18 Cam and Follower The Cam and Follower is a device which can convert rotary motion (circular motion) into linear motion (motion in a straight line). A cam is a specially shaped piece of material, usually metal or hardwearing plastic, which is fixed to a rotating shaft. There are several different types of cam, but most of these can be placed into two groups, namely rotary or linear. Many machines use cams. A car engine uses cams to open and close valves. Follower Cams Cam Followers (valves) Cams A cam can have various shapes. These are known as cam profiles. Cam profiles can be pear, heart, circular or drop shaped. Pear Heart Circular Drop One complete revolution of the cam is called a cycle. As the cam rotates, there will be one distinct event per revolution.

19 Followers A follower is a component which is designed to move up and down as it follows the edge of the cam. Follower profiles can be knife edge, flat foot, off set or roller. Knife Edge Follower Flat Foot Follower Off Set Follower Roller Follower As the cam rotates, the follower moves accordingly. The exact distance it moves depends on the shape and size of the cam. Follower Cam The cam follower does not have to move up and down it can be an oscillating lever, as shown below.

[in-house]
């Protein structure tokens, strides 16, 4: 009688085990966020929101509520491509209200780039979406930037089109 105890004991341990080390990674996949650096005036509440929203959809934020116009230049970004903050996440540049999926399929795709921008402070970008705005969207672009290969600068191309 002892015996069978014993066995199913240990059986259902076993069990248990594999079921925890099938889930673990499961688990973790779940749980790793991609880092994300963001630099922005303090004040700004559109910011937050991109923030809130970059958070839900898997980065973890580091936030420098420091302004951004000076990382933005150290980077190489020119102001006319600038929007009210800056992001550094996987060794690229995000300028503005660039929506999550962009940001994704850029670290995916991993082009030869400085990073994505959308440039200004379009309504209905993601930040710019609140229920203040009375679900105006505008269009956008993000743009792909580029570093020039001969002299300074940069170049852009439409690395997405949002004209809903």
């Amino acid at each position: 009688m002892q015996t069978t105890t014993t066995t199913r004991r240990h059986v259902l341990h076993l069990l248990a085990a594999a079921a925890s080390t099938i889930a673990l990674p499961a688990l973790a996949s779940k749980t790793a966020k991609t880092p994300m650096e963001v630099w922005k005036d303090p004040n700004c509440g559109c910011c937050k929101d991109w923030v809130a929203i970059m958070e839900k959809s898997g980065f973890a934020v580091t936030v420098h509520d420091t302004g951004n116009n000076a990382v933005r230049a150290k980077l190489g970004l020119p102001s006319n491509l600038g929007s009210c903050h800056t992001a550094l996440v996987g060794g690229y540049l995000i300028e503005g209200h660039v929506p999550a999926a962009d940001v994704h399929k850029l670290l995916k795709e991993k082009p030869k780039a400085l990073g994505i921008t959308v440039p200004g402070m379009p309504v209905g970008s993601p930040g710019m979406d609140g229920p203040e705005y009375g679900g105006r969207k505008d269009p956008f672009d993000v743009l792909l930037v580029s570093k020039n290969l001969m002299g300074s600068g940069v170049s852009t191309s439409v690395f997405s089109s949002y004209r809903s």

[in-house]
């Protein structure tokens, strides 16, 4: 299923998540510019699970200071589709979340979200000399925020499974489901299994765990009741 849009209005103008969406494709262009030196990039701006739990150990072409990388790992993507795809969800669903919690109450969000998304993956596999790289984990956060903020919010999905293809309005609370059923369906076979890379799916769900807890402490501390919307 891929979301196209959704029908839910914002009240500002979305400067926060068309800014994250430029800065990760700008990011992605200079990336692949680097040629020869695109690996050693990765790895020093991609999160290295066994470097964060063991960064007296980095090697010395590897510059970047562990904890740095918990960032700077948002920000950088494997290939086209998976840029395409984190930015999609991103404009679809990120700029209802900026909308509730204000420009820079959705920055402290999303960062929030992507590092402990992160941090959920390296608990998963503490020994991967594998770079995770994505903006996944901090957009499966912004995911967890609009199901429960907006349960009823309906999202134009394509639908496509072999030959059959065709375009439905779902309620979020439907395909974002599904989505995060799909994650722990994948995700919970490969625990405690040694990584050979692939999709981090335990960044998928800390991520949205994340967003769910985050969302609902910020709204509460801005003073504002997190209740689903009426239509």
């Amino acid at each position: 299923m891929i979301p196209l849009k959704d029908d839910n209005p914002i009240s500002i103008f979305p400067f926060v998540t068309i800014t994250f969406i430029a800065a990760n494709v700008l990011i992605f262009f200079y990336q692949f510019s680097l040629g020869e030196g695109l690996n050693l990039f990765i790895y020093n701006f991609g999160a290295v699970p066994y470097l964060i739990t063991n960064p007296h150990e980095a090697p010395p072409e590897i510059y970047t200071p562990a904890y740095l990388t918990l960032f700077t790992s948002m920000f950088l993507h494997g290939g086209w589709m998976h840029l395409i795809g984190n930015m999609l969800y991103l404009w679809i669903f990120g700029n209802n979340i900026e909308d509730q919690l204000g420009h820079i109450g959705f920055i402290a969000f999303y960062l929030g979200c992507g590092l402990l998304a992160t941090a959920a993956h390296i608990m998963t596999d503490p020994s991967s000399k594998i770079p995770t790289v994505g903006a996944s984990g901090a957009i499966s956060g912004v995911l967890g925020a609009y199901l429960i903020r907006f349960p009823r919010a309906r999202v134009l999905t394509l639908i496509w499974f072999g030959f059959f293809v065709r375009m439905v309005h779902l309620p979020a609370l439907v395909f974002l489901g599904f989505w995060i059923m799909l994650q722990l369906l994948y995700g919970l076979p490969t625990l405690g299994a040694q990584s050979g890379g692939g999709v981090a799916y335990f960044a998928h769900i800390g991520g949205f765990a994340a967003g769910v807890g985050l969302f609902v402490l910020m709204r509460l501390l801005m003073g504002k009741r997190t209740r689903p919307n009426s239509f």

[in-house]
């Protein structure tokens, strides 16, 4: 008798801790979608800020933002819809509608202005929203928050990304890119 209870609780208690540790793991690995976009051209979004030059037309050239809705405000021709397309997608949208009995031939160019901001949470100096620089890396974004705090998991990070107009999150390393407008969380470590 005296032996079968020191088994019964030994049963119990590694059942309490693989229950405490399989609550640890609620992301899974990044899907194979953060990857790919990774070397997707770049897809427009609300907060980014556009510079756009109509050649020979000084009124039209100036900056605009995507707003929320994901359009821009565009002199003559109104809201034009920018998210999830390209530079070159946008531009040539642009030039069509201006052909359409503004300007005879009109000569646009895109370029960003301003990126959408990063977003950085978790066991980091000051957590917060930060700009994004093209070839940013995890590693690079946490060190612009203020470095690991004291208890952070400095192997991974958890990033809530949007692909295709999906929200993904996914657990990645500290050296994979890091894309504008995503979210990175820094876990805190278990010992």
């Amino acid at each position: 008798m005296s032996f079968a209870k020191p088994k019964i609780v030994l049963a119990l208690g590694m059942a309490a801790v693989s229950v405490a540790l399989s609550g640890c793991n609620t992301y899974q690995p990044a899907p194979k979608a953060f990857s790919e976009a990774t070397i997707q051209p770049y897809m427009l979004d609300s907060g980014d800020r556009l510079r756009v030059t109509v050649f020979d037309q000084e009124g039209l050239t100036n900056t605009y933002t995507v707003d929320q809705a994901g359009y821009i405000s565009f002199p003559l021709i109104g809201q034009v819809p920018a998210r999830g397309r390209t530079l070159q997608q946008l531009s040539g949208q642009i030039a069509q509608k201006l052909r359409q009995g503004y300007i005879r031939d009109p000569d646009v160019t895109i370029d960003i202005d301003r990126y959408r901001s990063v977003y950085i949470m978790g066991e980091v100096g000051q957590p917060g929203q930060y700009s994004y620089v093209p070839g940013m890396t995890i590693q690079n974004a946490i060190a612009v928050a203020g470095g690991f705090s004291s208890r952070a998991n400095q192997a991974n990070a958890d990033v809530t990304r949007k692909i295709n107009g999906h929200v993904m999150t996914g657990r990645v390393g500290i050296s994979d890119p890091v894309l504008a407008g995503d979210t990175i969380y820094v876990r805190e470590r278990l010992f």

20 Rotary Cams Rotary Cams change rotary motion into reciprocating (backwards and forwards) motion. The bumps on a cam are called lobes. The square cam illustrated, has four lobes, and lifts the follower four times each revolution. Follower Square cam Examples of other rotary cam profiles Rotary Cams in Operation This image depicts a cam used in an engine to control the movement of the valves. These cams are used in a pump to control the movement of the valves.

21 Linear Cams in Operation Follower Distance moved by the follower Linear cam The linear cam moves backwards and forwards in a reciprocating motion. Linear cams change the direction (and magnitude) of reciprocating motion The shape of the surface of the cam determines how far the follower moves. Cylindrical Cams in Operation Cams can also be cylindrical in shape. The cylindrical cam rotates on an axis. The profile of the cylindrical cam decides the movement of the follower, which is fixed. Here, we can see the two different displacements represented by the red and green arrows. The red arrow shows the displacement of the follower, i.e. the distance travelled up or down by the follower. The green, curved arrow shows the angular displacement travelled by the cam.

22 Gears A gear is a wheel with teeth on its outer edge Gears rotate on a central axis and work with other gears to transmit turning force The teeth of one gear mesh (or engage) with the teeth of another, as depicted below Gears are used to transmit turning force They can also change the amount of force, speed and direction of rotation The rotating force produced by an engine, windmill or other device, needs to be transferred or changed in order to do something useful.